For superlative practice, I have my students write 10 questions like:
Who is the most important person in your life?
What is the most expensive thing you have ever bought?
What is the funniest TV show?…
Then they stand up and circulate asking their classmates the questions. Students answer using complete sentences, for example:
My laptop computer is the most important thing I have ever bought.
The person asking the question then notes the answer using only the person’s name and the keyword in the answer, for example:
Hector / laptop.
Then for homework they write the answers using complete sentences:
The most expensive thing Hector has ever bought is his laptop computer.
For additional HW I have them write a paragraph related to one of their own questions. They talk about their paragraph as a warm up activity in the following lesson. This gives them reading, writing, listening and speaking practice.
This is a great idea! Thank you so much! I was searching for creative ideas for young adults! Best!
Please convert “Women talk much longer than men” to as……..as form.
Men don’t talk as much as men.
If you use “long”, it sounds better if you add “for”, like this:
Men don’t talk for as long as women.
When I teach comparatives I draw a representation of a city on the board that is a circle with the name of a city in it. I then ask students to describe that city. Elicit and write on the board only those adjectives with one or two syllables. Once I’ve elicited a considerable number of adjectives. I draw another circle of a different size and write the name of another city in it. This time ask students to compare the two cities. Write their examples on the board making corrections whenever necessary. Once students have grasped the concept of comparing. Introduce the question.
Which city is bigger ___ or ___?
I usually bring pictures of famous cities around the world and ask where they are located. I give students some information (transport, weather…) for each place and then ask them to compare:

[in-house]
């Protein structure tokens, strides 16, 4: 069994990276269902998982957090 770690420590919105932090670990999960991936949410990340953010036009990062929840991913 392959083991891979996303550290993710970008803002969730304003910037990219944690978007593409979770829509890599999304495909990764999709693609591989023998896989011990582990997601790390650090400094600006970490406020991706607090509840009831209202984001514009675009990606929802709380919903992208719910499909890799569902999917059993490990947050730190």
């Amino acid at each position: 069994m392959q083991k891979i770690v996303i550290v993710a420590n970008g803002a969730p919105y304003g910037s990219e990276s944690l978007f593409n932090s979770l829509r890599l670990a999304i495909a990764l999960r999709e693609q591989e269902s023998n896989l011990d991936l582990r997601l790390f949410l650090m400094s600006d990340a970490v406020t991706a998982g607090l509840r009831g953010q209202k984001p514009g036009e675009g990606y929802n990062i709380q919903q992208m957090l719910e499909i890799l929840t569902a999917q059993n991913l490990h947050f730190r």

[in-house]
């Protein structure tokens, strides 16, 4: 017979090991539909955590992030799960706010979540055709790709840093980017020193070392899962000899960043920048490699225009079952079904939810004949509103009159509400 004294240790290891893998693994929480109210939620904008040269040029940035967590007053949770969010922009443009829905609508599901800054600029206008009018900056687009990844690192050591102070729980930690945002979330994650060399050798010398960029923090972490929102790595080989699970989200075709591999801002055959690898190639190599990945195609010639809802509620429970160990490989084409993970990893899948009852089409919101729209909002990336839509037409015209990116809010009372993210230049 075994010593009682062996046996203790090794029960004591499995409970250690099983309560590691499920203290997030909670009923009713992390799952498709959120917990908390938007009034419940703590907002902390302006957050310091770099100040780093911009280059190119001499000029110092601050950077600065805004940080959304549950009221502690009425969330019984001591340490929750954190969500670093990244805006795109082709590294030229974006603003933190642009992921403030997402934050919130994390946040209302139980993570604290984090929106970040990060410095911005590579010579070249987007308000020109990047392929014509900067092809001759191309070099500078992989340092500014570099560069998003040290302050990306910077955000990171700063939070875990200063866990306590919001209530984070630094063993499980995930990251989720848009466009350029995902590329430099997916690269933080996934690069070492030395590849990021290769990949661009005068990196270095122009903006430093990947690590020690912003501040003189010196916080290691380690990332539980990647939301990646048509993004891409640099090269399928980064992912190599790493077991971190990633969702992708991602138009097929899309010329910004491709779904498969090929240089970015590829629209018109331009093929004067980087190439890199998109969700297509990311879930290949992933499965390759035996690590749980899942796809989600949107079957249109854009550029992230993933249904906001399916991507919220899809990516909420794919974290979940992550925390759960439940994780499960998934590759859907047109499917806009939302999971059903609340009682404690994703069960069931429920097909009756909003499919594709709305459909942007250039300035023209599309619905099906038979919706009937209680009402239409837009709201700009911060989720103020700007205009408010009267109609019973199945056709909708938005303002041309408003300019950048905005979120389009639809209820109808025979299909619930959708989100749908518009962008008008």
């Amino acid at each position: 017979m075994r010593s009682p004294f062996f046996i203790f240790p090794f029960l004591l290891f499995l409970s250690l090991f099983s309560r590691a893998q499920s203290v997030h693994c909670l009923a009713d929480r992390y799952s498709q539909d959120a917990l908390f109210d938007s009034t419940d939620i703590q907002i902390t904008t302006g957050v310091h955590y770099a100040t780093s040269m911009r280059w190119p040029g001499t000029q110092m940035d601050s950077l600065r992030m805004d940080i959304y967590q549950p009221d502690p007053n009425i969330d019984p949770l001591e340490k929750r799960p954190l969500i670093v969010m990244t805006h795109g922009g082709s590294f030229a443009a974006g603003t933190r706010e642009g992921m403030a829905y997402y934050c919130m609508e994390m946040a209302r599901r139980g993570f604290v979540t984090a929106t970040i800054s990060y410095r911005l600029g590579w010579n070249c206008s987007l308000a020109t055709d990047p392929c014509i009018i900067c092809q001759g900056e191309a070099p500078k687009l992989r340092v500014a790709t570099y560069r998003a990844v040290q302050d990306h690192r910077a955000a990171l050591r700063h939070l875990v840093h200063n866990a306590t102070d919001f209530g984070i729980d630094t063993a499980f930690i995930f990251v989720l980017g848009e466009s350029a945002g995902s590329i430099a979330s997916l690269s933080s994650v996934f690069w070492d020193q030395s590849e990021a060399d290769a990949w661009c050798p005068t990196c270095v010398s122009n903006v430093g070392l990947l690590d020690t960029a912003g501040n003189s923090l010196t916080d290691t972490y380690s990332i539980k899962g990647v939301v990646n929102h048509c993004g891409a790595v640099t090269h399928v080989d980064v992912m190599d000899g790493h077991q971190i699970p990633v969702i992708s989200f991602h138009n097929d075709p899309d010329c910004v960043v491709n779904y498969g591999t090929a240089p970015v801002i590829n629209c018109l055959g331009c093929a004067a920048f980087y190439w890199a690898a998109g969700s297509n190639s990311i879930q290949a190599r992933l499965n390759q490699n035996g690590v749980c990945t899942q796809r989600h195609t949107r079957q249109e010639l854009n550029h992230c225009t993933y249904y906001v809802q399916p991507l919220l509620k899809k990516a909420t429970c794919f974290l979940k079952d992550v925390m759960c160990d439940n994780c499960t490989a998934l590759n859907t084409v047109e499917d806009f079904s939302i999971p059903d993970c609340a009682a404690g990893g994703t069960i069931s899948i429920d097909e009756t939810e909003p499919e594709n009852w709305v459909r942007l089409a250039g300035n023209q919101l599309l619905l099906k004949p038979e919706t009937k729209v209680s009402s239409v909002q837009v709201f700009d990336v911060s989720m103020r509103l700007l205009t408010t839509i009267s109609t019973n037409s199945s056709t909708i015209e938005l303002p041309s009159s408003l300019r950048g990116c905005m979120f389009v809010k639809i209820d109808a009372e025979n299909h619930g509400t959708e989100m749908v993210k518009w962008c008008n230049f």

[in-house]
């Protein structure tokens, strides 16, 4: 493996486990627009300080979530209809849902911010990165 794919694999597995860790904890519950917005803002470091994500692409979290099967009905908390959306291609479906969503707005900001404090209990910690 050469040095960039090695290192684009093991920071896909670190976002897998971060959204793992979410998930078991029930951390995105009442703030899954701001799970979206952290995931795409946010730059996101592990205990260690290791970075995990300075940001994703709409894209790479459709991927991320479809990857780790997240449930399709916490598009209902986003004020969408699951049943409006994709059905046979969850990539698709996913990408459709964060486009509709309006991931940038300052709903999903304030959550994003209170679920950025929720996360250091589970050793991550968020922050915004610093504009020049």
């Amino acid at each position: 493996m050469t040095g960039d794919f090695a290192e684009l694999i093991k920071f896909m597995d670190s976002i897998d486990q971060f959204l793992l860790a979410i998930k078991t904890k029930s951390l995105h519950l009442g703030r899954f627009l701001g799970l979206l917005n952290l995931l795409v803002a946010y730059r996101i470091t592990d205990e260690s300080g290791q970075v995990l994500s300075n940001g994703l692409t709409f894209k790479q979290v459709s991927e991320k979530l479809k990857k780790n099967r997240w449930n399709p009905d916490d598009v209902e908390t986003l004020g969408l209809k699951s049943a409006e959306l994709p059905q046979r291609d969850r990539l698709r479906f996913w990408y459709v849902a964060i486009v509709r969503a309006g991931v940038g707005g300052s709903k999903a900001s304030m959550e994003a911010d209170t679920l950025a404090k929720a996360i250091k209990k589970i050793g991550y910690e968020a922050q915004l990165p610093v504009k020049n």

Which city is noisier, more polluted, etc.
I teach comparatives and superlatives in business contexts to adults, so I ask them to describe their activity/business and how it compares to their competitors.
How is your company better or worse or weaker or stronger?
You can also have student(s) tell you about the products they sell and how they compare.
Can we get an explanation of constructions such as “as tall a man as John”, “as dense a component as possible”, as small a gap as acceptable” and similar? I find myself trying to explain this to a German engineer who remains unconvinced that these constructions are legitimate, despite many excellent examples from the Net. He wants to say “a component as dense as possible” instead.
These are examples of using a noun phrase after the first “as” when comparing equals. It doesn’t change the meaning at all, just the construction. So “This is as dense a component as possible” has the same meaning as “This component is as dense as possible”. It probably adds slightly more emphasis to the adjective. For example, “This is as hot a fire as you’ll ever see” has slightly more impact than “This fire is as hot as you’ll ever see”. With regard to your engineer, I think it’s just one of the things he’ll have to accept as correct!
Which one is correct?
“Which is the cheaper of the two?” or “Which is the cheapest of the two?”
“Which is the cheaper of the two?” is correct in standard English (the English used in more formal contexts such as education). However, “Which is the cheapest of the two?” is also commonly used in spoken and written English.
Degrees of comparison
1 . February is smaller than all other months. ( Superlative )
It would be better to say:
“February is smaller than all other months.”
“February is the shortest month”.
Hope this helps.